“It could be so much worse,” he says and she says and everyone I tell says. “At least everyone is safe and none of your important possessions were damaged,” they say hoping to make me feel better. Everyone wants to do their part to show you how it’s not so bad.
And I get it. It’s not “soooooo bad,” it just kind of sucks.
When I woke up on Tuesday morning to the doorman asking if there was a leak, I didn’t envision that three days later my entire 1850 square foot of hardwood floors would need to come up, nor did I imagine the wall behind which the water flowed would have to be demolished along with the three kitchen upper cabinets and two lower cabinets.
“But you’ll get a new kitchen,” someone says in an effort to see the bright side. Sure, but I’ll also have to deal with insurance placing depreciation values on my four-year-old flawless floors.
The State Farm insurance adjuster took four days to get here, which I’m told is great, but I don’t agree. State Farm with their #heretohelp campaign, with their tear-jerking commercials. I had to keep following up. I just wanted to hear a “We’re sorry this happened to you and we are here to help” and I didn’t hear that. From the first representative, I called to the office adjuster to the callous woman who came to our apartment to inspect the damages.
As I sat amongst the 12 industrial size dryers shooting hot air from every corner of my apartment, it might have been 120 degrees in here and yet the adjustor, with the sweat beading on her upper lip would not call this uninhabitable. She walked, gingerly over the exposed tar floor, yet didn’t care there were people living here; humans behind a claim number. “You’ll need hotel money for when they install the floor,” she tells me as generously as she is giving me the money out of her pocket.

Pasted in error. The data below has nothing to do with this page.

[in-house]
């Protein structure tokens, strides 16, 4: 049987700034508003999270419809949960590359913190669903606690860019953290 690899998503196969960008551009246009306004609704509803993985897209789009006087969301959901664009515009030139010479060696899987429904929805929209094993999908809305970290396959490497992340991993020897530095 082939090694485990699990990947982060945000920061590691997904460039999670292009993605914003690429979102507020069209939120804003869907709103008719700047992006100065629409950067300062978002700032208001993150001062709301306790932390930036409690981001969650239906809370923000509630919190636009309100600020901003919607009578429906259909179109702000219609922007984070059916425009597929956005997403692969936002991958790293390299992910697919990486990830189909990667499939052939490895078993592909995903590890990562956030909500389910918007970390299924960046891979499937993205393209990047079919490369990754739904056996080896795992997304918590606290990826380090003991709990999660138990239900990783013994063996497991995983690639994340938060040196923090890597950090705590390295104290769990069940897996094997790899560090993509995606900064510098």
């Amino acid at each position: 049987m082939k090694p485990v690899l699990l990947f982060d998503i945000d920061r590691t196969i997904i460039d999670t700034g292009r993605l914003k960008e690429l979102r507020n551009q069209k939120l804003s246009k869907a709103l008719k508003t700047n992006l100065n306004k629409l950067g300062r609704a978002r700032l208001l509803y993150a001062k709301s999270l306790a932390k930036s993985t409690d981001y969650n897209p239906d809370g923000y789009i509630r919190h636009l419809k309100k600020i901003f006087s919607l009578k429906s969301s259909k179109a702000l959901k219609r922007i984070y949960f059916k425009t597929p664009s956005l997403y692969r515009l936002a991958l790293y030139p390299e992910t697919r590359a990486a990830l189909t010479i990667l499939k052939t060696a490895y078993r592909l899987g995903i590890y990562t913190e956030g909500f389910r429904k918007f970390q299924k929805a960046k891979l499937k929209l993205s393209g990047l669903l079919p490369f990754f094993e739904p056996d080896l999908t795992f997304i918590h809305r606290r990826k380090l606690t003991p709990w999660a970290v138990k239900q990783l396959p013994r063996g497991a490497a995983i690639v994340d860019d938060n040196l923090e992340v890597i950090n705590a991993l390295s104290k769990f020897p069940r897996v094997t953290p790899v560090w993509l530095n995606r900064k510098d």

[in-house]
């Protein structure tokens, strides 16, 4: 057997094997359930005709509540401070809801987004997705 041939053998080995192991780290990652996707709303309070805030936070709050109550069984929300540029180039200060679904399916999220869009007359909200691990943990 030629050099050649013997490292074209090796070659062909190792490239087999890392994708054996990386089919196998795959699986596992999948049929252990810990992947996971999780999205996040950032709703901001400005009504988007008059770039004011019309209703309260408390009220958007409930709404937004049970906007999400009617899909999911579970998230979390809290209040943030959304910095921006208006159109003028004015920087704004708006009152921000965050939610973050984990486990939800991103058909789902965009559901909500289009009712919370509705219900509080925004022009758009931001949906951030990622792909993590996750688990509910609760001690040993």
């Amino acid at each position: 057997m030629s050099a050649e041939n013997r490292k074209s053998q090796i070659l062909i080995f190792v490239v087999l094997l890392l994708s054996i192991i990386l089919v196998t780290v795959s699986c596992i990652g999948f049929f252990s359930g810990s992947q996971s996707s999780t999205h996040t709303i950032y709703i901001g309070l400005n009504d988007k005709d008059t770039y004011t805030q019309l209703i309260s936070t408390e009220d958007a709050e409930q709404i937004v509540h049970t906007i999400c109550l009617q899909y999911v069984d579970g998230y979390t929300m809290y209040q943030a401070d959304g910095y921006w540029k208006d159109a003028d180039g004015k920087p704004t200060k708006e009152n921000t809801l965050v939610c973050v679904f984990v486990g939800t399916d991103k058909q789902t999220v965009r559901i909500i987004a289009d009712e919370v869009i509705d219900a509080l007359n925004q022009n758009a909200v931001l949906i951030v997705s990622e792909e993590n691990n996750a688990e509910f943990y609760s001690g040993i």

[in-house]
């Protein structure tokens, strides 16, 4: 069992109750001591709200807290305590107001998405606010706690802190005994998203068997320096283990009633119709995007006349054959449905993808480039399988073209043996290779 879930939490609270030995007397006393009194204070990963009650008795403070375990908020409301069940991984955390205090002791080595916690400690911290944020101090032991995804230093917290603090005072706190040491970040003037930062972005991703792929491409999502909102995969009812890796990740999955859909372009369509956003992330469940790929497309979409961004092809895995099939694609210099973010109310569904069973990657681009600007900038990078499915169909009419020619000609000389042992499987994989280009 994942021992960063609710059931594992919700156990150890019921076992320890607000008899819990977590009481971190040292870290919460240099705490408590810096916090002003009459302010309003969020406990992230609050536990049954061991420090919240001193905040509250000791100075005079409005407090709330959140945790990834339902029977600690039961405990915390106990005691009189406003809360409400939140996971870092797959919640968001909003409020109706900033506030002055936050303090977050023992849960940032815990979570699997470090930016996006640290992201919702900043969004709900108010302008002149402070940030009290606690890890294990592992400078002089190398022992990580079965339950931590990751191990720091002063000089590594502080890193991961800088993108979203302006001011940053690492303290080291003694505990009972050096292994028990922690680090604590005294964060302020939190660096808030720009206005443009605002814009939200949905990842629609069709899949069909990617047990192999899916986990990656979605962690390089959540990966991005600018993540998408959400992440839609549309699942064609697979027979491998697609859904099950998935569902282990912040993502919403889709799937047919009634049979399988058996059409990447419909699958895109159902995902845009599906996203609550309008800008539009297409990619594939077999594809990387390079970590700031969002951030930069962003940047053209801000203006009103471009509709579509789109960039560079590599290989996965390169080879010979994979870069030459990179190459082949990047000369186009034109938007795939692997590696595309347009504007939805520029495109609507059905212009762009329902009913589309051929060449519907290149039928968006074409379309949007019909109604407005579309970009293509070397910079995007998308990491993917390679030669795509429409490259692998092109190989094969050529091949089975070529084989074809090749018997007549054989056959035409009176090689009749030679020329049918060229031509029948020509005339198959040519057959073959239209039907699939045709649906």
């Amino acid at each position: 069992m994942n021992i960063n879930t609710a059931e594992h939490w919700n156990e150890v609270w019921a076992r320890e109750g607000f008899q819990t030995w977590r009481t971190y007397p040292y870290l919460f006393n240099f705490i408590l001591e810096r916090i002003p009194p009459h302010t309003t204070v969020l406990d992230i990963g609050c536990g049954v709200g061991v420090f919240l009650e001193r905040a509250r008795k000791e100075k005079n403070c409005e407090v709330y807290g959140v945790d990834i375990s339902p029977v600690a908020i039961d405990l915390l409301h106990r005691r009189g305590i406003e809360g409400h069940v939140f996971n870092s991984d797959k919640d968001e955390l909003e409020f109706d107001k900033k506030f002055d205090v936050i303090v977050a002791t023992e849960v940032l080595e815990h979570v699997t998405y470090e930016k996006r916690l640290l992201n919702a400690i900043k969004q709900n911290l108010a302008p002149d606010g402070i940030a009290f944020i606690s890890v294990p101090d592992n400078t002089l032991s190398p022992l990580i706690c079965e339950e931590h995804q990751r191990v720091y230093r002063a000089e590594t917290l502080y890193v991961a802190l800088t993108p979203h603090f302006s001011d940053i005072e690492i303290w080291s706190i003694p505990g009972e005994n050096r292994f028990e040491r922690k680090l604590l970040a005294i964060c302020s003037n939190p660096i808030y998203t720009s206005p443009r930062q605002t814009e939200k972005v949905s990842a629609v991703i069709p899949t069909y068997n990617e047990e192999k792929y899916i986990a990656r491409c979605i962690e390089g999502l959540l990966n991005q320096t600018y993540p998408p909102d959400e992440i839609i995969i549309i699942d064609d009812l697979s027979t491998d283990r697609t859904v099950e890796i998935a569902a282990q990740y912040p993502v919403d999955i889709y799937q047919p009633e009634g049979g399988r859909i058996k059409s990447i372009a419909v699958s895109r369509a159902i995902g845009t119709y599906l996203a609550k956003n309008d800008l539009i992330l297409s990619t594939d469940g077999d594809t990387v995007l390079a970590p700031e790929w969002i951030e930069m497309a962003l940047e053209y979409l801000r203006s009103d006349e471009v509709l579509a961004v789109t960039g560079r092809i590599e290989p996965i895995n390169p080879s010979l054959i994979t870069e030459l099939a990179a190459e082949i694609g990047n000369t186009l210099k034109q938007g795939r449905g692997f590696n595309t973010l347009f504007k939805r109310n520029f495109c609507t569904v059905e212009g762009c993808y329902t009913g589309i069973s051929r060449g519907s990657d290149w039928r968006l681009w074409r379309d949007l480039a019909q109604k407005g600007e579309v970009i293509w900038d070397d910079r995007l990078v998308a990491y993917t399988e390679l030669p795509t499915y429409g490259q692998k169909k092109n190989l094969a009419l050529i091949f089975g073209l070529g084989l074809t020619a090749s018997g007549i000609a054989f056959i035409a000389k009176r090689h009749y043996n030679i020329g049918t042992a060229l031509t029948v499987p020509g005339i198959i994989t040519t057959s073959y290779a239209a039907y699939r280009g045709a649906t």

I have a $2 million policy and she is being careful with dispersants.
I just want what it was before – nothing better, nothing worse. I want the same floor and the same weathered cabinets which were 100% functional. I wasn’t in the market for a little insurance scam to get a new kitchen out of the deal. If so, I would have arranged to do it while my daughter was in school rather than the last two weeks of summer when she’s forced to exist in the over-heated apartment while they tear down the wet floors, walls, and cabinets.
What bothers me isn’t so much that this happened, although I want to feel free to say, “THIS FUCKING SUCKS EVEN THOUGH I’M STILL ALIVE AND HEALTHY AND THANK GOD FOR THAT” without someone judging me that I’m not being grateful enough. Yes, it could always be worse. But can’t I at least yell “OH FUCK, THIS SUCKS?!”
It bothers me that we’re not treated as well when we need the help as when they’re trying to get the business. It bothers me that I’m going to have to fight for what is fair and just and they’re not doing the right part to help us when we need it. I have to be the squeaky wheel, sending twitter messages to @StateFarm, playing bad cop to the insurance inspector to get what is fair. You cannot replace half my kitchen cabinets with new ones and leave the other ones because they are on an adjacent wall but not physically “touching” and you can’t tell me because I have continuous hardwood floors but have a one-inch threshold between rooms that those rooms don’t get a new matching floor.
“You can appeal,” my father tells me. “You can get an independent adjuster and an independent contractor to get you an estimate and then you give it to her to negotiate.”
I get it all; it will eventually all be OK. I will have floors and walls back. Never mind that I work from home; never mind the heat, the noise, the discomfort. I just wanted someone to hold my hand when this happened and reassure me that this is exactly why I have insurance; to catch me when I fall. To help me back on my feet. StateFarm, are you really #HeretoHelp? Because when it’s #TimetoPay, you’re making me shake the system until the money falls out.